Reports

“ERRATUM® The worlds first dysfunctional luxury brand.”
In one of his most well known verses the Czech poet Jiří Wolker lovingly entitles things as the “silent comrades”. However, when surveying the objects that form the core of the ERRATUM® project by Jeremy Hutchison, a totally different epithet comes to one’s mind. These glossy yet dysfunctional objects have neither the trustworthiness nor the humble worn-­‐out appearance of the things that the poet evokes. A cherrywood pipe that cannot be smoked, a cheese grater with no holes, a two-­‐heeled stiletto, a pencil with no lead, a comb without teeth, a book that cannot be opened, or sunglasses that can’t be worn; useless and yet strangely appealing, they are branded and displayed as fashionable fetishized commodities.
At the first glance these objects might seem as a mere designer’s joke, but the true meaning of the ERRATUM® product collection lies in the story of their origin. Hutchison has invited workers from factories across China, India, Poland, Turkey, and Pakistan to insert an error into one of the items they typically produce in bulk within their everyday working routine. The acquired malformed objects were then used to create a luxury boutique of beautiful yet dysfunctional consumer goods.
ERRATUM® is therefore a fully functioning luxury brand that examines the process of mass-production and consumption in the globalized society, where the majority of things used by consumers in the First World comes from factories located somewhere on the other side of the globe.
The demand for consumer goods is increasing, inter alia, along with the ever-­‐accelerating technological development and expansion of digital culture. However, the benefits that today’s information society oriented primarily at the immaterial and cognitive values, still depend on the reliability of hardware and physical power – and it should be noted that although the standard of technologically enhanced life has improved dramatically in last few years, in many cases the physical conditions which support these new realms have not. People all around the world are using laptops, tablets or smartphone apps to improve their home, health, life, or even planet. They use Google to search information on how to be environmental friendly, what to eat, what to buy, which brands to avoid or even boycott. At the same time, they might enter a paradoxical situation as they miss the very beginning of this information chain: the factories filled with millions of human workers. Life for those people is made out of ubiquitous manufacturing belts and repetitive working shifts; their health is affected by exhaustion, aluminium dust and suicides of their co-­‐workers, (as exemplified at Foxconn, the Shenzhen-­‐based manufacturer of Apple products). Mass-­‐production factories, the dark side of the information society, are a place where idealized notion of cognitive capitalism meets the real world of (hard) material labor. It is a place with no room for ideals. ERRATUM® enters this strange interface with no less ironical stance and attempts to disrupt, at least for a moment, the automatized routine of factory laborers by asking them to make an intentional error – a conscious act feasible only for living beings, not machines.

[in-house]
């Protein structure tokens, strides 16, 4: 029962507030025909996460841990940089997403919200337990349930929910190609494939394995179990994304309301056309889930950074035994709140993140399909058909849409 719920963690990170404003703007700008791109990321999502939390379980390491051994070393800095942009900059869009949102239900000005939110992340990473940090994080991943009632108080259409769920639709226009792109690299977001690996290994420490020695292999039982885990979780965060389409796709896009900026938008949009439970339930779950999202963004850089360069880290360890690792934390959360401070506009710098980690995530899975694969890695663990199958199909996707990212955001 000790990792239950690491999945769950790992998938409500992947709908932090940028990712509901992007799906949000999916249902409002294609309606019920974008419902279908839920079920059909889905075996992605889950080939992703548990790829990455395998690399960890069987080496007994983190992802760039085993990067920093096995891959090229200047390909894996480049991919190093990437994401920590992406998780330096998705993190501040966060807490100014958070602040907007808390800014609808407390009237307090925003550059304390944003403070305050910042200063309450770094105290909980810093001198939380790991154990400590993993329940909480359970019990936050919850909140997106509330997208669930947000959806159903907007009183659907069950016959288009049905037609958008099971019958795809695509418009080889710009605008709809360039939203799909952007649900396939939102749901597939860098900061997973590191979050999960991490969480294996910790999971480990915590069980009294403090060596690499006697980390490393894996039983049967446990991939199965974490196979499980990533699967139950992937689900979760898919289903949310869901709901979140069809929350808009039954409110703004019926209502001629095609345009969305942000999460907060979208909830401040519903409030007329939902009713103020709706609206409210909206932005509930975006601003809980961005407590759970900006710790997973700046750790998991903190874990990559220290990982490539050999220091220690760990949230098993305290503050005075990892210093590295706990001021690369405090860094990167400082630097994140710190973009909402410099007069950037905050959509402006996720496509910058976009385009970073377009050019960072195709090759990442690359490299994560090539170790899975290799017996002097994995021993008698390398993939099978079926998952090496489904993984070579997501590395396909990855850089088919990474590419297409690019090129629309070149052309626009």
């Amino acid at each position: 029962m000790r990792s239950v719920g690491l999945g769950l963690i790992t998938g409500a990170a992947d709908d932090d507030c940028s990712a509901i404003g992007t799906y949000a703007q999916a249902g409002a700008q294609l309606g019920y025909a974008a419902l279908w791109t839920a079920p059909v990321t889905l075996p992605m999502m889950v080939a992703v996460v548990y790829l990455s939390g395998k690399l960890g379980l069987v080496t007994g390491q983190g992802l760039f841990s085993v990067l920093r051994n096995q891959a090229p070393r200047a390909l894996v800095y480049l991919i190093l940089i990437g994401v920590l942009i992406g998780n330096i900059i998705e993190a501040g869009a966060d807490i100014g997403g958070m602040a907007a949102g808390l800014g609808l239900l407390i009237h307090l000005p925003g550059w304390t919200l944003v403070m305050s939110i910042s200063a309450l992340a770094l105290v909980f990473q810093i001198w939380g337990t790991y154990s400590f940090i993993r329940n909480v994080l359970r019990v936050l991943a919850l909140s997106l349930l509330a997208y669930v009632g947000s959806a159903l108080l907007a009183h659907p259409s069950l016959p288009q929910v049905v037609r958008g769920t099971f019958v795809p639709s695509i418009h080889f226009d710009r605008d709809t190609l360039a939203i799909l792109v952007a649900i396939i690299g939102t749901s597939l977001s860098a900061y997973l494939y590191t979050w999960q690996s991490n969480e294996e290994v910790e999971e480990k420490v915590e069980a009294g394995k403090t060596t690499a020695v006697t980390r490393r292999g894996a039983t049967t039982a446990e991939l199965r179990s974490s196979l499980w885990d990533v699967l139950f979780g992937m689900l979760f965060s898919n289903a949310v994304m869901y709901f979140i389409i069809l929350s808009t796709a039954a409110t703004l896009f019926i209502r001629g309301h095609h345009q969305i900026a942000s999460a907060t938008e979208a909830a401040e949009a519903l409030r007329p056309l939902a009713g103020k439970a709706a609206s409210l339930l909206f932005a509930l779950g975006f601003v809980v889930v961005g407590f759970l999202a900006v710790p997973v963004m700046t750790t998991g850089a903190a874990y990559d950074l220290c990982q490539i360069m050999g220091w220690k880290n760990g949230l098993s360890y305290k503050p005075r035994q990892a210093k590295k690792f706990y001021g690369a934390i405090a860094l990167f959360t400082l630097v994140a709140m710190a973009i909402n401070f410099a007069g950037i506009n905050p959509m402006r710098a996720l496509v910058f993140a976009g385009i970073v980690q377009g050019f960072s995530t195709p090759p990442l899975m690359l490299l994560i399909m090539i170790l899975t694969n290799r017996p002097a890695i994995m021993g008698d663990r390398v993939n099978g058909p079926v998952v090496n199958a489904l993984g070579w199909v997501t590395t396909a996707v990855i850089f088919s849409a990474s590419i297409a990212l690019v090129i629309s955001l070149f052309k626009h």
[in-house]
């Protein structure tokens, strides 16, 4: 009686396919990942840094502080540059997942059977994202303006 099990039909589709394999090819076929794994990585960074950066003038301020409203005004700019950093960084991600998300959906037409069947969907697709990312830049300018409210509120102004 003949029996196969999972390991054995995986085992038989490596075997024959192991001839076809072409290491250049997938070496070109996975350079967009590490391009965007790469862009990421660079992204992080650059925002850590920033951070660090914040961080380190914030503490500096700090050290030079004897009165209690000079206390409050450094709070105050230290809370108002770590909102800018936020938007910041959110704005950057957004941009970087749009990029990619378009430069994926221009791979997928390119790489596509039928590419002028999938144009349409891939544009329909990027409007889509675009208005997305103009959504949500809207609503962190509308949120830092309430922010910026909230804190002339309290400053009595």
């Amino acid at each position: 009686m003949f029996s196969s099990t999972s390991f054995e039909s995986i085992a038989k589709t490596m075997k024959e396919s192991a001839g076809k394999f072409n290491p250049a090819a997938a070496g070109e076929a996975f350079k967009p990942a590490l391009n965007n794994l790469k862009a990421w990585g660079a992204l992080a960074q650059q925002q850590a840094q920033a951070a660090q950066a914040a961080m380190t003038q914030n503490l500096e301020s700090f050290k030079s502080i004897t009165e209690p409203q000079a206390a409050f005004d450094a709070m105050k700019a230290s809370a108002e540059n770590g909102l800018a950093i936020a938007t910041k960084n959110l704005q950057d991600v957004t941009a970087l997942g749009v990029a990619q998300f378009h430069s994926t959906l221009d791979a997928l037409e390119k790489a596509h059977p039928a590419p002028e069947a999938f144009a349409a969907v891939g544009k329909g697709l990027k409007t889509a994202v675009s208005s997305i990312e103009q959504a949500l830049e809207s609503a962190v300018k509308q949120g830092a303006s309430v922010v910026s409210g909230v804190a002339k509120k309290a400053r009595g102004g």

An essential component of the project is the correspondence between the artist and the puzzled factory managers. Sometimes the emails reveal a touching moment of catharsis on the part of the workers who were able to destroy their products or render it defunct. Yet Hutchison does not see his project as a remedy to the exploitative capitalist system of mass-­‐production. After all, even if the workers are credited as authors of the ERRATUM® objects, they do not receive any extra fee for their work. Hutchison’s concept interrogates the system that undervalues manual labour while over-­‐ valuating and fetishizing the commodities produced by it. Far from claiming a position outside the system, the artist tackles the entwined relationship between critique and commerce. An uncomfortable situation is pushed to its hilt. By creating dysfunctional luxury brand, ERRATUM® reflects on the human desire for objects far beyond their basic function.

Zuzana Štefková & Markéta Dolejšová

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